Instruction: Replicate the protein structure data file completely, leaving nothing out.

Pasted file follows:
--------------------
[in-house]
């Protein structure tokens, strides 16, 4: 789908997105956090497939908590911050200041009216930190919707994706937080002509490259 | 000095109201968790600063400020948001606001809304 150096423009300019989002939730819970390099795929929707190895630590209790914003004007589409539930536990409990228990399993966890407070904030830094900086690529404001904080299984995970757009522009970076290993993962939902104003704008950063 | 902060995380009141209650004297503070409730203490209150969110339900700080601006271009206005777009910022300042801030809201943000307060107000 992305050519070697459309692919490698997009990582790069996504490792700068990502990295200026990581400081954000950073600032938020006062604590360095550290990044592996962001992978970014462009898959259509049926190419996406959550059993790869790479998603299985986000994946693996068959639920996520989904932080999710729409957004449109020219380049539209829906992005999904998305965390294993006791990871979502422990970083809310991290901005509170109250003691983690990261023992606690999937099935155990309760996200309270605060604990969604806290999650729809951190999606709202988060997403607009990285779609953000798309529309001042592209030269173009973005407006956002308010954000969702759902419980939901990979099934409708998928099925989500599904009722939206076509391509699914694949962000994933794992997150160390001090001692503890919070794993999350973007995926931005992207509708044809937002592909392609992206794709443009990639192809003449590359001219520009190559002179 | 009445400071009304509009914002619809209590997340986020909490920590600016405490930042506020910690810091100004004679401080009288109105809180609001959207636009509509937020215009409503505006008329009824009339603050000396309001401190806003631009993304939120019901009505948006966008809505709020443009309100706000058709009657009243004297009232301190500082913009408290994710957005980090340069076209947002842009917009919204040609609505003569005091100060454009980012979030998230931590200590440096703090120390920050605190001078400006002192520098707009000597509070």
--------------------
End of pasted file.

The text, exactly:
[in-house]
């Protein structure tokens, strides 16, 4: 789908997105956090497939908590911050200041009216930190919707994706937080002509490259 | 000095109201968790600063400020948001606001809304 150096423009300019989002939730819970390099795929929707190895630590209790914003004007589409539930536990409990228990399993966890407070904030830094900086690529404001904080299984995970757009522009970076290993993962939902104003704008950063 | 902060995380009141209650004297503070409730203490209150969110339900700080601006271009206005777009910022300042801030809201943000307060107000 992305050519070697459309692919490698997009990582790069996504490792700068990502990295200026990581400081954000950073600032938020006062604590360095550290990044592996962001992978970014462009898959259509049926190419996406959550059993790869790479998603299985986000994946693996068959639920996520989904932080999710729409957004449109020219380049539209829906992005999904998305965390294993006791990871979502422990970083809310991290901005509170109250003691983690990261023992606690999937099935155990309760996200309270605060604990969604806290999650729809951190999606709202988060997403607009990285779609953000798309529309001042592209030269173009973005407006956002308010954000969702759902419980939901990979099934409708998928099925989500599904009722939206076509391509699914694949962000994933794992997150160390001090001692503890919070794993999350973007995926931005992207509708044809937002592909392609992206794709443009990639192809003449590359001219520009190559002179 | 009445400071009304509009914002619809209590997340986020909490920590600016405490930042506020910690810091100004004679401080009288109105809180609001959207636009509509937020215009409503505006008329009824009339603050000396309001401190806003631009993304939120019901009505948006966008809505709020443009309100706000058709009657009243004297009232301190500082913009408290994710957005980090340069076209947002842009917009919204040609609505003569005091100060454009980012979030998230931590200590440096703090120390920050605190001078400006002192520098707009000597509070």